Photosynth Turns Still Images Into Interactive 3D

Stephen Yagielowicz

When it comes to selling images online, merchants in the highly competitive realm of adult entertainment will tell you that it takes more than a pretty face to close a deal today — a unique selling proposition (USP) is needed — something that you can offer that the other guy doesn’t; which in the saturated porn market, may not mean a new performer as much as it means a new way of enjoying the existing crop of talent.

One arena to see tentative inroads in adult is 3D, which can mean different things to different folks: from “cartoons” to content that requires special glasses to view.

Photosynth software offers a powerful set of tools for capturing and viewing the world in 3D, allowing users to share their creations via Facebook, publish them on Bing, or embed them in a blog or website.

It can also mean immersive images that viewers can navigate through.

According to Microsoft, its free Photosynth software ( offers a powerful set of tools for capturing and viewing the world in 3D, allowing users to share their creations via Facebook, publish them on Bing, or embed them in a blog or website.

For those interested in capturing their world in 3D, Photosynth offers two styles for creating immersive experiences: panoramas and “synths,” each of which provides unique visual differences and each of which requires different tools to enable creating them.

The most well-known of these images types is the panorama, with the Photosynth app enabling users to shoot panoramic images where a full view of an entire scene is captured from a single location, all while using a single zoom level for visual consistency.

Microsoft notes that this is great for giving the viewer a sense of what it feels like to be in a particular place, providing a bi-directional 360° view that is simple to navigate — with controls for panning left and right, scrolling up and down and zooming in and out…

Panoramas can be made directly from images on a mobile phone, with current support for Windows Phone and Apple’s iPhone, or by processing the desired photos in Microsoft Research’s Image Composite Editor.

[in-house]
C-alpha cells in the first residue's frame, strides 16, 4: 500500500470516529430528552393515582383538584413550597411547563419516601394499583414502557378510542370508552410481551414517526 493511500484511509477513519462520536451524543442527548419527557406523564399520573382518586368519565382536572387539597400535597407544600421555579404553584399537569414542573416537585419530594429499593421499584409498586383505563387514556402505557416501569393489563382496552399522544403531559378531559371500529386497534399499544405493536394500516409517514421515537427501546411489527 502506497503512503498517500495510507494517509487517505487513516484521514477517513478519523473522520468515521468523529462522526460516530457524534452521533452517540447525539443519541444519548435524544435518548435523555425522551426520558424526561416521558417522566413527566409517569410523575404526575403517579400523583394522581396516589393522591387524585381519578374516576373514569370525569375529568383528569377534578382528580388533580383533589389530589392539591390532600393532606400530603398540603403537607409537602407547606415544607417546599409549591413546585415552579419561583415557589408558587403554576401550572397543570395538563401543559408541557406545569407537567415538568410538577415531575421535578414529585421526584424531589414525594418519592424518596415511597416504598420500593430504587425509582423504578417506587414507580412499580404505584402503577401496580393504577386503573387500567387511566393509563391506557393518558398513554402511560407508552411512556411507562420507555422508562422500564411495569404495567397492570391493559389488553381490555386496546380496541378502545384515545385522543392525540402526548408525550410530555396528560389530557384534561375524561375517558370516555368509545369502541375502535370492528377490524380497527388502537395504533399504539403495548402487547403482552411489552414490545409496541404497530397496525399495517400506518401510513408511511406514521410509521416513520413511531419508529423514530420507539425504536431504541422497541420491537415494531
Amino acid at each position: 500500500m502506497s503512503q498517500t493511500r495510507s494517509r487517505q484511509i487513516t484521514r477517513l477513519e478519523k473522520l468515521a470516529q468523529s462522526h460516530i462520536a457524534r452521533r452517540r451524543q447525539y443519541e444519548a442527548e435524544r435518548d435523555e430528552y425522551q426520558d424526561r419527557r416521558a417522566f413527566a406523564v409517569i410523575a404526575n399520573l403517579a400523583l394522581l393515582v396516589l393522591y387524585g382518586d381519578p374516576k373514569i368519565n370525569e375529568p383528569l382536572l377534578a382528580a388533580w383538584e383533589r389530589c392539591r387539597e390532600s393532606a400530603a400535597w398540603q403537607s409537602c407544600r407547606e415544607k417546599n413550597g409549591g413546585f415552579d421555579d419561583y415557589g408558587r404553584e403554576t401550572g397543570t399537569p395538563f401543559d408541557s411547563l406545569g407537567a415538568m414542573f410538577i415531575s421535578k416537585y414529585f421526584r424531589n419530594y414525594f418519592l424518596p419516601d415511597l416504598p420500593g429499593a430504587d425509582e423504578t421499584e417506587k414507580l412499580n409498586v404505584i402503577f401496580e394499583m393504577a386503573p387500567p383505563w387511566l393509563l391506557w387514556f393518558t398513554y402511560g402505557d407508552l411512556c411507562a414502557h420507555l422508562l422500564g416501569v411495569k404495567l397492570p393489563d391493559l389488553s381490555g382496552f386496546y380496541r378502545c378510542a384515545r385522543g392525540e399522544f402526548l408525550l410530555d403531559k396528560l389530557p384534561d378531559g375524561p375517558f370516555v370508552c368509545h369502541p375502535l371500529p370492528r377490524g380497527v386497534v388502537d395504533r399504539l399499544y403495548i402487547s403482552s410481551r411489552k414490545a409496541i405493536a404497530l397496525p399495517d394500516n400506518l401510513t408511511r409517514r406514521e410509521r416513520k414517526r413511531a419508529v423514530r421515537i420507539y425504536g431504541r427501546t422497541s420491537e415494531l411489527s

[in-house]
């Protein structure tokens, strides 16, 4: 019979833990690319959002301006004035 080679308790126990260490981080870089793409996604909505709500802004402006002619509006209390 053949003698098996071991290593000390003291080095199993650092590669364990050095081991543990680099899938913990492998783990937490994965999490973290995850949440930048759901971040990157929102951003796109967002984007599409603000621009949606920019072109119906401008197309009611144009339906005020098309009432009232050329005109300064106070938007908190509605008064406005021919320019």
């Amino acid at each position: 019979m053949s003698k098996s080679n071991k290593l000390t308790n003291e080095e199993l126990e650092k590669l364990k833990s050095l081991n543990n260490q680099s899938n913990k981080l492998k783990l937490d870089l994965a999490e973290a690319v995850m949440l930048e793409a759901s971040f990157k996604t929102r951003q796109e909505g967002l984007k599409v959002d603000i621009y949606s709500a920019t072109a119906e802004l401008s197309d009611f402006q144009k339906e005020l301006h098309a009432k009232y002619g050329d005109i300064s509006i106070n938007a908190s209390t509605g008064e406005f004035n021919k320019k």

The second imaging type are synths, which are good for capturing different sides or details of an object, and were the original experience offered on the Photosynth site (and remains its unique feature). In practice, synths are more complex to navigate than are the more common panoramas, because synths involve moving from photo to photo.

Think of the difference this way: while both panoramas and synths allow the viewer to change perspective for a more comprehensive take on a scene, panoramas are shot from a single vantage point, where the scene moves around the viewer; while synths are captured from multiple vantage points, allowing the viewer to move around the scene.

Trying it yourself makes it easier to understand, so visit for a glimpse at the possibilities.

If this looks like something that would improve your site’s content, get started now: begin by creating a Photosynth account and then download the tools you need, which in this case, include the basic Photosynth application.

To make panoramas from images on your PC, the Image Composite Editor must also be installed; while the Photosynth app from the Windows Phone Marketplace is sufficient for users of Windows Phone 7.5 or above; and iPhone users can get in on the panorama production using the Photosynth app from Apple’s App Store.


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